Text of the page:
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69 Stefanie @ The Broke and Beautiful Life February 28, 2014 at 9:49 am

Glad to hear your perspective. I’ve been drafting a post for a while about “my problem with faith”- and while I have many, I wanted to specifically write about money. Then again, I’m afraid to ruffle feathers… but the main premise was something I see you writing about here- putting responsibility outside of yourself- in God or Jesus- rather than holding yourself accountable.

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70 Jon@2-copper-coins.com February 28, 2014 at 11:39 am

That’s awesome Stefanie. It is a topic that ruffles feathers, and I think our strong belief that guilt should never be a part of the giving process is helpful. Ultimately it is a little counter cultural to give away quite a bit of money and therefore feathers will always be ruffled when it’s brought up.

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71 Jacob February 28, 2014 at 12:14 pm

Great post, Jon. You guys obviously exemplify the giving “cheerfully and sacrificially” part that so many of us miss. And your goals are inspiring (i.e. giving away half your income!).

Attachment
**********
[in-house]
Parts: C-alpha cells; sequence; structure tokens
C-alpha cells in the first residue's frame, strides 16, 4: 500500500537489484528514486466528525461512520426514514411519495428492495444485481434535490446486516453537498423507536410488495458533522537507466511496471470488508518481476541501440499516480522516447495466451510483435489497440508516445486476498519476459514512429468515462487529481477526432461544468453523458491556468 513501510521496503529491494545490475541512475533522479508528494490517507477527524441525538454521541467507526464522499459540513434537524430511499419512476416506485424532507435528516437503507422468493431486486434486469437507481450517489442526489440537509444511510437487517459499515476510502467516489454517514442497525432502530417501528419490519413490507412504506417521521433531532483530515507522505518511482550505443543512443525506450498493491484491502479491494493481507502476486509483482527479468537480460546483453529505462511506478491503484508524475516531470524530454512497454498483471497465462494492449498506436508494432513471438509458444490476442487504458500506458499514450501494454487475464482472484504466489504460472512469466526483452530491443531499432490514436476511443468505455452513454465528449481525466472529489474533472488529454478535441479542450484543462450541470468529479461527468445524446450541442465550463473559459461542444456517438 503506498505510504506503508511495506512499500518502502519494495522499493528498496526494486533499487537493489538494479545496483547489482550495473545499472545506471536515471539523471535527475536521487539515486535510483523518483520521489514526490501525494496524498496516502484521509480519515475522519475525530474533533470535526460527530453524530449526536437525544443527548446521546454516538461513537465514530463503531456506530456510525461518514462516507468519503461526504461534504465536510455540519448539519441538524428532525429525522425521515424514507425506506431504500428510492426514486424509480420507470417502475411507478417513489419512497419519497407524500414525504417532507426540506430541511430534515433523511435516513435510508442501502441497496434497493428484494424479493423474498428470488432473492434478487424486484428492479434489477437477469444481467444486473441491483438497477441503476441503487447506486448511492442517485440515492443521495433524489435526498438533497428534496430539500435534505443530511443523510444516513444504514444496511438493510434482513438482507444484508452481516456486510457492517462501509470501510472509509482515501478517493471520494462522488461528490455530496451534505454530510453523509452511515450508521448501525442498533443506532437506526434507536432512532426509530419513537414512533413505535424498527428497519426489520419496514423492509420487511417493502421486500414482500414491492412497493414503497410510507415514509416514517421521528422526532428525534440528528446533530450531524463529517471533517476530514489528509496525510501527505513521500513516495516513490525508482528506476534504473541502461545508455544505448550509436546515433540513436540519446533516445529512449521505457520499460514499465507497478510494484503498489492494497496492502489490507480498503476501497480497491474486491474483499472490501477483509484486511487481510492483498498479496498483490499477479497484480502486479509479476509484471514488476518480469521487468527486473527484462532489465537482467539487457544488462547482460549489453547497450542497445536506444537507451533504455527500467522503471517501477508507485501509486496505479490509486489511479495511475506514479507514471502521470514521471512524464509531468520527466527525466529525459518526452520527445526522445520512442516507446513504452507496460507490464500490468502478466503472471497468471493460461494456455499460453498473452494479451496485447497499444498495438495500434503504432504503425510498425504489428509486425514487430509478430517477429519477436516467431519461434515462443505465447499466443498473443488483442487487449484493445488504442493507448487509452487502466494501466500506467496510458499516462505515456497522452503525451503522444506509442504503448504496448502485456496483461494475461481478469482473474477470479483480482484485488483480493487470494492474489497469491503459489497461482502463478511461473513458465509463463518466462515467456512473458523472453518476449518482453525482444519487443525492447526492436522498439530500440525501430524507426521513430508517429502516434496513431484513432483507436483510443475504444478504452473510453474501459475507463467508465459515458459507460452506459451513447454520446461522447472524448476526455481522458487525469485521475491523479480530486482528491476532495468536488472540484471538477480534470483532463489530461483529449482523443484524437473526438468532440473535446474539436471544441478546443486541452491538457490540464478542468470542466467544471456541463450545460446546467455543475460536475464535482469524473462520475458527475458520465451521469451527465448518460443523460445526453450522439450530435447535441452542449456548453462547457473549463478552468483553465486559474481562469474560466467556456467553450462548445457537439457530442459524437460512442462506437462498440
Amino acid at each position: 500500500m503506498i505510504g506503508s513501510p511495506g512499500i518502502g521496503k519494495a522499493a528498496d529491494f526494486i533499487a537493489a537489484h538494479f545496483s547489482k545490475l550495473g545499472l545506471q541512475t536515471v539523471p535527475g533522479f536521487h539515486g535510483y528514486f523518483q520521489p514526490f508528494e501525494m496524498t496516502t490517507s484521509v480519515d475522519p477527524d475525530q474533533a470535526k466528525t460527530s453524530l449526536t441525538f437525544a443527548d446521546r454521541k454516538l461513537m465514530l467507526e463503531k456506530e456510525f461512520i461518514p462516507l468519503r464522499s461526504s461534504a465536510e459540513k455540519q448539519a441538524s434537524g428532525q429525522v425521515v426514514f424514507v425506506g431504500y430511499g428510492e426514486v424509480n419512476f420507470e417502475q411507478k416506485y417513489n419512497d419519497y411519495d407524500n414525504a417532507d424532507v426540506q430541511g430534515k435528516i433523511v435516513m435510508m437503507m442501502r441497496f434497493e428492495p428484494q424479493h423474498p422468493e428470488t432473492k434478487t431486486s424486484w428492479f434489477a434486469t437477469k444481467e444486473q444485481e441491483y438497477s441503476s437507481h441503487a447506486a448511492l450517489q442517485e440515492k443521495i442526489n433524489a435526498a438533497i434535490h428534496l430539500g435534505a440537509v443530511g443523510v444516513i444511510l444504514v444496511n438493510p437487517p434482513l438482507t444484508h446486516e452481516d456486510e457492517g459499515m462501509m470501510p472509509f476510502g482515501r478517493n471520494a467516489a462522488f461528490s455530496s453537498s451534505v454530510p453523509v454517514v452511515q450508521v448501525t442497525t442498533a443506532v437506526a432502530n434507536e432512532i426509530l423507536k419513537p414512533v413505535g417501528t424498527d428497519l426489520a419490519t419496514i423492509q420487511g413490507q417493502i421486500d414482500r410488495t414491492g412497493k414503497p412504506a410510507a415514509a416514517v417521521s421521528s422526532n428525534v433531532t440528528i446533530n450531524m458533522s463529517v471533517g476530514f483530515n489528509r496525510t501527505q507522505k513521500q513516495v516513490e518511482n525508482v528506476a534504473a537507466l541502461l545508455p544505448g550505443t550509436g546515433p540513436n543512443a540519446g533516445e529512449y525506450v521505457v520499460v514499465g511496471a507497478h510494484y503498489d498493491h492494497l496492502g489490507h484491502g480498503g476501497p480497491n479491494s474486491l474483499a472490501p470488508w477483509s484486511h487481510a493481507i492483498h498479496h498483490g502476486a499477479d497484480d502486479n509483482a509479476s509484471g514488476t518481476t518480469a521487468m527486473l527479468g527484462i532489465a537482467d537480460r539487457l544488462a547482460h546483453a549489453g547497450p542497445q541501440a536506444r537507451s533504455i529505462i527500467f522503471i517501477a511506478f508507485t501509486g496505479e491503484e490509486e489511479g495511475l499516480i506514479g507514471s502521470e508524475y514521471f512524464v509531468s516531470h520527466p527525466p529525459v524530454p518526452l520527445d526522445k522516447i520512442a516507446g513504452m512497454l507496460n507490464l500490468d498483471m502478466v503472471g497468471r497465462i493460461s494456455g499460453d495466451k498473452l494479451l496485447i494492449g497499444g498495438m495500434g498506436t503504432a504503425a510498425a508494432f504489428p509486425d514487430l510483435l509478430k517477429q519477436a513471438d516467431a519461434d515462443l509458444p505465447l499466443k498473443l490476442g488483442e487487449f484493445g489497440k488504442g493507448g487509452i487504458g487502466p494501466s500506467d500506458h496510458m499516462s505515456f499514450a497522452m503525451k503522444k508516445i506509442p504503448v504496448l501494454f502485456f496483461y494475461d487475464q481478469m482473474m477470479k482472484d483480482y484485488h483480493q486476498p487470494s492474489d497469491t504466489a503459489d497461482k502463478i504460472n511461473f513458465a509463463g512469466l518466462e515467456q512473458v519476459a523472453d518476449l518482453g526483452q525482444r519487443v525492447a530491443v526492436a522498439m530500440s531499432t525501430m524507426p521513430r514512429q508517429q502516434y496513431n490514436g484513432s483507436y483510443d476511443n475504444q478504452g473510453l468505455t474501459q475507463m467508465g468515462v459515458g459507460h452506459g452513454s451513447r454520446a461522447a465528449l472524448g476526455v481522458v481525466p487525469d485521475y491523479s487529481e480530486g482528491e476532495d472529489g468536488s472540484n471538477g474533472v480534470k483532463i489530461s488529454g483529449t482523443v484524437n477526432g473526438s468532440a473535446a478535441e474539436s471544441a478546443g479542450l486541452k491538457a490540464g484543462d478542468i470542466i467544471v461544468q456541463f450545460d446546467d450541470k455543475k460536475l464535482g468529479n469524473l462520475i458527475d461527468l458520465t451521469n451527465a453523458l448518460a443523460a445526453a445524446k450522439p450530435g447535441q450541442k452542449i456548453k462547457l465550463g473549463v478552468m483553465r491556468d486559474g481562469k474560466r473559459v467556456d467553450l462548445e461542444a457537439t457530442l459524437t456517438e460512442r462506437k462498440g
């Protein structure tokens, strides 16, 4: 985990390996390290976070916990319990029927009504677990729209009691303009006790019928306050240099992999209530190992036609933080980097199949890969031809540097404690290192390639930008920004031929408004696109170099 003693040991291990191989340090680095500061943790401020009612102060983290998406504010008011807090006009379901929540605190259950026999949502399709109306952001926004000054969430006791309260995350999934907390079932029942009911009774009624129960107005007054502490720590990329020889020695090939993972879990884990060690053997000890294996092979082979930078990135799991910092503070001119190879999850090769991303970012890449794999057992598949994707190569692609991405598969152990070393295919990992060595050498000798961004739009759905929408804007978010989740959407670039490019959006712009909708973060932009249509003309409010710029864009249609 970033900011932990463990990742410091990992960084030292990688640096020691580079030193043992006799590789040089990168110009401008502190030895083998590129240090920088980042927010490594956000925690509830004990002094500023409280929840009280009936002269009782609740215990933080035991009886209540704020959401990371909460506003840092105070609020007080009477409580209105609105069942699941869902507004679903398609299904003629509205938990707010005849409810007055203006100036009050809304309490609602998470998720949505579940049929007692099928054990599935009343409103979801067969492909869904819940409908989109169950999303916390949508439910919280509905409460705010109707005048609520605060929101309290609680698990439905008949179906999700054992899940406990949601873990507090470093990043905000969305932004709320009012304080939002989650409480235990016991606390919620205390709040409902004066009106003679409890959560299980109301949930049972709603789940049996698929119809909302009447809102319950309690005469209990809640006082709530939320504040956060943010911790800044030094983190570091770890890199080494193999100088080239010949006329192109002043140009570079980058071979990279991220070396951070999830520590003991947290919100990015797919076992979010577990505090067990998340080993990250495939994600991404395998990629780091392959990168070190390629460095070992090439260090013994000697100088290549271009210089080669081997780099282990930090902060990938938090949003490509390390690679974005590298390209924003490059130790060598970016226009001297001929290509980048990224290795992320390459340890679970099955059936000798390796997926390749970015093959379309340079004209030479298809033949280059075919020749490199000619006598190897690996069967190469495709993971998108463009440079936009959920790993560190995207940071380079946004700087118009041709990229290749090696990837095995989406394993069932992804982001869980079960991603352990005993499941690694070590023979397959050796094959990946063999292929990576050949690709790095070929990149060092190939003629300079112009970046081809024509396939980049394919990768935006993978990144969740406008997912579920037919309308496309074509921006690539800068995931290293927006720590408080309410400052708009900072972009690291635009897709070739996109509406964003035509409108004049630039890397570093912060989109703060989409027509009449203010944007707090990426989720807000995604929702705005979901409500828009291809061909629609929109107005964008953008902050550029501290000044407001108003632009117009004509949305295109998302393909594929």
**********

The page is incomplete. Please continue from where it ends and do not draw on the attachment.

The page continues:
And thanks for the inside look at what is really a huge problem in the church today; stewardship. That’s one of my huge goals is to help in the financial ministries at my church (FPU, etc.), and to help those who don’t have much make the most of it.

Incredible work on the limited income you do have, and what an impact you are making for the Gospel.

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72 Petrish @ Debt Free Martini March 2, 2014 at 3:48 am

This post was awesome. It proves the point that you don’t have to make six figures to get out of debt. You just have to budget and live within your means. Having God in your life also helps too. Thank you for sharing.

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73 Marissa@Financetriggers March 2, 2014 at 7:11 am

Very inspiring post. I had also read that in the bible. If you are just willing to give what you had without hesitation for the benefit of everyone even how small it is, God will definitely sees it and bless you for doing good things.

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74 @freepursue March 6, 2014 at 10:02 am

Inspiring. Actions certainly speak louder than words. Thank you for leading by example and showing that taking personal responsibility for your future is key to success. have reduced my expenses SIGNIFICANTLY over the last year and will strive for even more after reading your story. All the best to you both on your path to success.

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75 J. Money March 7, 2014 at 9:11 pm

Awesome to hear! Keep on working hard at it!